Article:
Changes to U.S. Census Questions Could Cloud ObamaCare Impact

April 17, 2014

The U.S. Census Bureau is altering the questions it asks about health insurance so fundamentally that it will be hard to weigh the impact of President Obama's health care law against previous year's findings, says the Washington Examiner.

  • A test run with the new questionnaire produced lower estimates of the uninsured than in previous years, which could result in overestimates of the Affordable Care Act's impact on increasing the numbers of those with insurance nationwide.
  • As first reported by The New York Times, the Department of Health and Human Services and the White House Council of Economic Advisers requested many of the new questions, and the White House Office of Management and Budget approved the new questionnaire.
  • The Obama administration has reported that 7.5 million people signed up for insurance on state and federal exchanges by the March 31 deadline and that enrollment in Medicaid has increased by 3 million since October.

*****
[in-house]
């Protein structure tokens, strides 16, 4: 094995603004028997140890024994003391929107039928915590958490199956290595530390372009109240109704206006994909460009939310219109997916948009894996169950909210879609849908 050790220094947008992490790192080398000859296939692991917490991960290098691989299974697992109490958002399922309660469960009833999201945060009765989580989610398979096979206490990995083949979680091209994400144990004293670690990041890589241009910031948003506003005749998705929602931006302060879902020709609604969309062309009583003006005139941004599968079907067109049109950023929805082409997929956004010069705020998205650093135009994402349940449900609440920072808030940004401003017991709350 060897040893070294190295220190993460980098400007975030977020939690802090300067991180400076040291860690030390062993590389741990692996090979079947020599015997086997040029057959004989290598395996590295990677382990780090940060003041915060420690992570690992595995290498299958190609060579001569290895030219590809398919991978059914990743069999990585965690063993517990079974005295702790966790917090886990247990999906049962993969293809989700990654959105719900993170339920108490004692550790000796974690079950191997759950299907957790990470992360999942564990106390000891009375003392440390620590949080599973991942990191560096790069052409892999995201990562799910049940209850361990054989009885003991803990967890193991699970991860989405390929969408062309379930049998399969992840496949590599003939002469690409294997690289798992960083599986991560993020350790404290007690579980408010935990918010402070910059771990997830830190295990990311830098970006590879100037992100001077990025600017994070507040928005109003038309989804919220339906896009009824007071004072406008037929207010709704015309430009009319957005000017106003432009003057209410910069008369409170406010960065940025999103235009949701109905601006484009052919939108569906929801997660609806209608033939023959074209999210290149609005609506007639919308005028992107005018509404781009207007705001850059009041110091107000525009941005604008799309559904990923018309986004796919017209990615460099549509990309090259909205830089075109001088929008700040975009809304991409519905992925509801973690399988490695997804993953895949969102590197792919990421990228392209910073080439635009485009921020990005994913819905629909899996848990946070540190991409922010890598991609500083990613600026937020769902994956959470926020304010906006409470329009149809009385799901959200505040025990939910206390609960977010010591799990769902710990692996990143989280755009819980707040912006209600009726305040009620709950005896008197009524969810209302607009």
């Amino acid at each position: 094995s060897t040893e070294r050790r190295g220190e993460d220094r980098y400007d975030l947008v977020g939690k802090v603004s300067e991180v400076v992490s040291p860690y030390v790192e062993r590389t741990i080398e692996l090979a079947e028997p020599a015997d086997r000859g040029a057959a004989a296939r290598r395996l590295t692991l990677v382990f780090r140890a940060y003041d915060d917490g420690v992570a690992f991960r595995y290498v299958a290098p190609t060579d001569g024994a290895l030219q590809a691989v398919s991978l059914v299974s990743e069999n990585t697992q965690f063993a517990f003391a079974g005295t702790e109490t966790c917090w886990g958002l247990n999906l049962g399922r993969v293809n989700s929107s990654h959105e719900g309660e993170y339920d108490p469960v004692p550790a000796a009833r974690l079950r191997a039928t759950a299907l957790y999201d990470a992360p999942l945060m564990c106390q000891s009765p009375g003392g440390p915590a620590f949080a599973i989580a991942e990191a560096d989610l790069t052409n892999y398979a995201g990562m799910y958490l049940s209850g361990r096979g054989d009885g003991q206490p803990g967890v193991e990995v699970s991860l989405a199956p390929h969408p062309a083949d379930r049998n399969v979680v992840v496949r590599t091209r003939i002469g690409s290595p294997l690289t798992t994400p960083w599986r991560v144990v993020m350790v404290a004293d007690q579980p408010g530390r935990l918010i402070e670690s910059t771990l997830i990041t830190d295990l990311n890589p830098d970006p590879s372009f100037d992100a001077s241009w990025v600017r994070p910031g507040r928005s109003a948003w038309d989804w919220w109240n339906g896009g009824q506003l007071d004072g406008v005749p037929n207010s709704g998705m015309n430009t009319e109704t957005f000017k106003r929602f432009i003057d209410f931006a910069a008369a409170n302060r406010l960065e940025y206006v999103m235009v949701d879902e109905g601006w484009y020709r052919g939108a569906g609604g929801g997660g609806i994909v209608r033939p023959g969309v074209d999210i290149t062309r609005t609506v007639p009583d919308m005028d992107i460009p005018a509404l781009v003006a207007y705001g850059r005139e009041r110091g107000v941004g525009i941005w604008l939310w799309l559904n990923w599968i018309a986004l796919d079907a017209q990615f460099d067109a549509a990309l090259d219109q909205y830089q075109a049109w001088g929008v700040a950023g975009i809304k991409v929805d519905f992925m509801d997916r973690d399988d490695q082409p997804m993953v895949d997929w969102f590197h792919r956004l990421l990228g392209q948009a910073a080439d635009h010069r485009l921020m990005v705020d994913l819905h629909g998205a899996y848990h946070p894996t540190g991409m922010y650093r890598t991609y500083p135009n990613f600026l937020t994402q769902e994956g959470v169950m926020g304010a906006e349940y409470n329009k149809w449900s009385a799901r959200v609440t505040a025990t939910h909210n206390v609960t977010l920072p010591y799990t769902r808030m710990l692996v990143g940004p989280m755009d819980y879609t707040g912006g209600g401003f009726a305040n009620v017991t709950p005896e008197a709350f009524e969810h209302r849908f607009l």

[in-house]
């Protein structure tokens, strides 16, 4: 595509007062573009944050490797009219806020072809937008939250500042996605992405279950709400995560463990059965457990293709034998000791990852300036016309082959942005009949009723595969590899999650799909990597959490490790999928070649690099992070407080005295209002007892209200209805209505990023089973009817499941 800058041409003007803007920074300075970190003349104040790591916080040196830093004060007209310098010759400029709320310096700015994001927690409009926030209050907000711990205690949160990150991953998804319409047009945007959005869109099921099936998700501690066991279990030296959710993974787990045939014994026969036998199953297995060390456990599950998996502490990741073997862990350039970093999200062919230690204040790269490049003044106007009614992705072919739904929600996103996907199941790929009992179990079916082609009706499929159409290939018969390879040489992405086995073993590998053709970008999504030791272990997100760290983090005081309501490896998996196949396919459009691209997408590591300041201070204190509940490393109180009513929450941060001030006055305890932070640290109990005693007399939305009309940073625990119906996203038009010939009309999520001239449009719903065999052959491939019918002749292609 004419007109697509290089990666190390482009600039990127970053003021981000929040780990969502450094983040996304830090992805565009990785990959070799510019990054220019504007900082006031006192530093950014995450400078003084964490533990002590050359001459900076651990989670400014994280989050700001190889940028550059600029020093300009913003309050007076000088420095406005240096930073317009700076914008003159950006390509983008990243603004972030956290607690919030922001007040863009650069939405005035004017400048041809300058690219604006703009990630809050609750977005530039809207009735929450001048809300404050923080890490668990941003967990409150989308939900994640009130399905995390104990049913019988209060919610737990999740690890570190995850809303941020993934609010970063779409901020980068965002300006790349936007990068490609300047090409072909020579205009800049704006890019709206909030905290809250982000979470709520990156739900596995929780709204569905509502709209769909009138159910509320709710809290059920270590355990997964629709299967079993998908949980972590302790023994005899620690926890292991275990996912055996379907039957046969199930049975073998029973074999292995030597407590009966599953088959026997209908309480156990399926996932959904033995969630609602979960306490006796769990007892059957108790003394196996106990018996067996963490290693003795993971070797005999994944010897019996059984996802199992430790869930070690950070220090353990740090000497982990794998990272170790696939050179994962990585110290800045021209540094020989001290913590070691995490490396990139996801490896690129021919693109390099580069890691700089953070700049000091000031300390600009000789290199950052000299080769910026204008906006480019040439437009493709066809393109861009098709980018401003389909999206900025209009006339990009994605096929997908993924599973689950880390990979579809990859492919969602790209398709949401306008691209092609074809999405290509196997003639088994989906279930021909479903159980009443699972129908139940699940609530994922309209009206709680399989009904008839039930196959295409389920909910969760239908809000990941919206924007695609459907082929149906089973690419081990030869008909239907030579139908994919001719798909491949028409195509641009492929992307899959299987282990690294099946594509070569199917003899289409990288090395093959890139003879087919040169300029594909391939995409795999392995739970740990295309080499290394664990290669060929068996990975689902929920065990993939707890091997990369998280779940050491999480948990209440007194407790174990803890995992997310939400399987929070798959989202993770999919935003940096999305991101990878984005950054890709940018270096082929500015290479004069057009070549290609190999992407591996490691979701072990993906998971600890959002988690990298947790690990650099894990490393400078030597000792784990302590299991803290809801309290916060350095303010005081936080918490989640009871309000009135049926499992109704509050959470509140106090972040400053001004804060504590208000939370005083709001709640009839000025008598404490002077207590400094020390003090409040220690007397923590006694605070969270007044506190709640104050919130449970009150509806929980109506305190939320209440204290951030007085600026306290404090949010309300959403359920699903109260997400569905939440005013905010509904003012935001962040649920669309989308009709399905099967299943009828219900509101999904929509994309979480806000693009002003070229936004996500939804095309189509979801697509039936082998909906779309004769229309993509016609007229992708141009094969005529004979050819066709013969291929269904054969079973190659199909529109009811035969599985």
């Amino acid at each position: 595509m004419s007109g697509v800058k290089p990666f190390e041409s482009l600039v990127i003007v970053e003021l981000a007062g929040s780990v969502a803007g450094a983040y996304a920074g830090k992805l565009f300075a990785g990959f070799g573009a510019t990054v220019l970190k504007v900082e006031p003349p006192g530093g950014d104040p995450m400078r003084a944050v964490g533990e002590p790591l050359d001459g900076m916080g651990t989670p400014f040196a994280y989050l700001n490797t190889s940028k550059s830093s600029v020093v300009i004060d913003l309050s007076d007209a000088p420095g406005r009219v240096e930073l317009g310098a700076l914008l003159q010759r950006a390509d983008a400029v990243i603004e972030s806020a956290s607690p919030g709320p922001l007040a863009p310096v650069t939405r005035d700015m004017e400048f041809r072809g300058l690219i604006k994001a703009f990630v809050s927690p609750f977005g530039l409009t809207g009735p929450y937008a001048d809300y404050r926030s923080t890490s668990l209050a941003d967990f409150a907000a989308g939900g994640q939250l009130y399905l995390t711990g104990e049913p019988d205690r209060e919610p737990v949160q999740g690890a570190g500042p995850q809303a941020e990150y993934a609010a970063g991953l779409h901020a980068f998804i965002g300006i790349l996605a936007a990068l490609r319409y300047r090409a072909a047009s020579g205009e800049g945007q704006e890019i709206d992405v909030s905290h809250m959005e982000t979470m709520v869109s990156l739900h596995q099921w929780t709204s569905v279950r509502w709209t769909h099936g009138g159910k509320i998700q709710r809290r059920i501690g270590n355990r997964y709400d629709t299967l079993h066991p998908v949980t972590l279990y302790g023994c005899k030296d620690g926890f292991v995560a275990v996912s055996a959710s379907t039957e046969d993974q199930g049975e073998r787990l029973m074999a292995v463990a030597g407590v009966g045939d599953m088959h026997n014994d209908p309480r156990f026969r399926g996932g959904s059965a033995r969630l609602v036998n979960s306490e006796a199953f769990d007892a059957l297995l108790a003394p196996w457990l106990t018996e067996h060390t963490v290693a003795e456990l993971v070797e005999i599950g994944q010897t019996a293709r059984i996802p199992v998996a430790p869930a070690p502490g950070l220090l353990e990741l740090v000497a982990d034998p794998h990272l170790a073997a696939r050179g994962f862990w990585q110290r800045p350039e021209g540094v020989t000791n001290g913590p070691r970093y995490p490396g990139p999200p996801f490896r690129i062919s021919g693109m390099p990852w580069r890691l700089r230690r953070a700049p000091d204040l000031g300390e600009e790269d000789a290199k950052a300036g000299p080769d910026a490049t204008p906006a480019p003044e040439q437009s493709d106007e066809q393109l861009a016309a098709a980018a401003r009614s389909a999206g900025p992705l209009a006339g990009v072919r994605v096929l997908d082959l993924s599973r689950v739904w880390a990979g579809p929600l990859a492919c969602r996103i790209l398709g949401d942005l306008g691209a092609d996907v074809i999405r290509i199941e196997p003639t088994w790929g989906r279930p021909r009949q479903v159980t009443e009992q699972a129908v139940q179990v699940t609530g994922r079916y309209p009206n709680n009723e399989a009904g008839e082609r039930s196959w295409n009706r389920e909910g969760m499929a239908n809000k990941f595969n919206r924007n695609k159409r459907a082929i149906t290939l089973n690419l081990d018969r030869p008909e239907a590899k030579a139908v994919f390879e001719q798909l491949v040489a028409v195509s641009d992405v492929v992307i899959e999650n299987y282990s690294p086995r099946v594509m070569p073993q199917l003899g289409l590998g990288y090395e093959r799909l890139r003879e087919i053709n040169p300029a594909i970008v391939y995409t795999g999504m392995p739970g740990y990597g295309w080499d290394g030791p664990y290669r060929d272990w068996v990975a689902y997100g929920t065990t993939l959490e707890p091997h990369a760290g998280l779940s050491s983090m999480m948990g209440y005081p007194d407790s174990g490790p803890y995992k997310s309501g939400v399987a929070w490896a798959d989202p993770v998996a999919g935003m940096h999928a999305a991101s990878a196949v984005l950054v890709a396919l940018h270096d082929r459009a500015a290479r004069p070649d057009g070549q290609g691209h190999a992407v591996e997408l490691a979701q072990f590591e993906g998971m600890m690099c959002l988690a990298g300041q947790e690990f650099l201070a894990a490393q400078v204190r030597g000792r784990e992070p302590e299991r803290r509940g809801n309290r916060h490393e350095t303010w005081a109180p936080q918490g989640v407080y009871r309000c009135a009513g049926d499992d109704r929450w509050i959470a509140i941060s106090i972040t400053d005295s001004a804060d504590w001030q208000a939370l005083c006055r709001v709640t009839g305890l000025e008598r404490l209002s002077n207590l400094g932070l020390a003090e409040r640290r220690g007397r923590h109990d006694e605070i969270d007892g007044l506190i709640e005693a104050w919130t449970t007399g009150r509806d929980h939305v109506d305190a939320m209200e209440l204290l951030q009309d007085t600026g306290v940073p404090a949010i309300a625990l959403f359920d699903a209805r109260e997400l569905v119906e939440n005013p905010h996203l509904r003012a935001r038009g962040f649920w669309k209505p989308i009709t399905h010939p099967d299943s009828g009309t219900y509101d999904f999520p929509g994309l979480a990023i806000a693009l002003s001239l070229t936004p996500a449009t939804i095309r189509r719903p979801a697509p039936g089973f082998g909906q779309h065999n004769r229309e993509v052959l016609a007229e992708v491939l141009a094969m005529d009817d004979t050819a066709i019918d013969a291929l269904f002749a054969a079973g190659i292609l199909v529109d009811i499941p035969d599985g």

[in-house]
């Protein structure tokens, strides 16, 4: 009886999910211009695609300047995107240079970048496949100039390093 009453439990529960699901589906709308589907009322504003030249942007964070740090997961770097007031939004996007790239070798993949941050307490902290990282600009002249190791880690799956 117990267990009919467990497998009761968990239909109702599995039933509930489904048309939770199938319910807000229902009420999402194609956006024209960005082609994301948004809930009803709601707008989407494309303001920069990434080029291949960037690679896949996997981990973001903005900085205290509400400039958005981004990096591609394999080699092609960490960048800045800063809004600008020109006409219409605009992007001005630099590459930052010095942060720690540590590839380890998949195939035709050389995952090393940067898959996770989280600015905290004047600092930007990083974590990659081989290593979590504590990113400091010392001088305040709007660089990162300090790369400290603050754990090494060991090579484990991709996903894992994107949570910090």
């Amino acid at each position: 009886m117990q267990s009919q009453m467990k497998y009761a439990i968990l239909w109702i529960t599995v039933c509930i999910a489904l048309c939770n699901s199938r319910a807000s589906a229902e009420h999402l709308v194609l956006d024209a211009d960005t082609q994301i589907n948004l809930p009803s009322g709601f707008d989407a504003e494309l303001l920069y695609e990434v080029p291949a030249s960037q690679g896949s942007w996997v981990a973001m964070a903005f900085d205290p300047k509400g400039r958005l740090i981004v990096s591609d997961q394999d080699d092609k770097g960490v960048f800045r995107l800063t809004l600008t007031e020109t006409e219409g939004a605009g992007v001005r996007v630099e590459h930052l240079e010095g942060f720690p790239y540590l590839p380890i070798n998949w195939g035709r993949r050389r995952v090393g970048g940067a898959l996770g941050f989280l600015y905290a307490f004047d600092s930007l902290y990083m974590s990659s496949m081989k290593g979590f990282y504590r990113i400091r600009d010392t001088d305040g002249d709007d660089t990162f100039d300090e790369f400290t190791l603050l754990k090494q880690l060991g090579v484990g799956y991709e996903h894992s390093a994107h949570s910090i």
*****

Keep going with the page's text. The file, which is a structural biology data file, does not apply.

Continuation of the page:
• Officials so far say they don't have estimates of the number of enrollees who actually paid their first month's premium or how many young healthy people have signed up for the plan, a key measure of the new law's success.

Concrete information has been scarce about those who are signing up for the law and how it is affecting the level of uninsured across the country.

Republicans are crying foul on the new questions, but Census Bureau Director John H. Thompson defended the timing of the new questions, saying they are based on 14 years of research and two national tests conducted in 2010 and 2013.

Source: Susan Crabtree, "Changes to U.S. Census Questions Could Cloud ObamaCare Impact," Washington Examiner, April 15, 2014.

 

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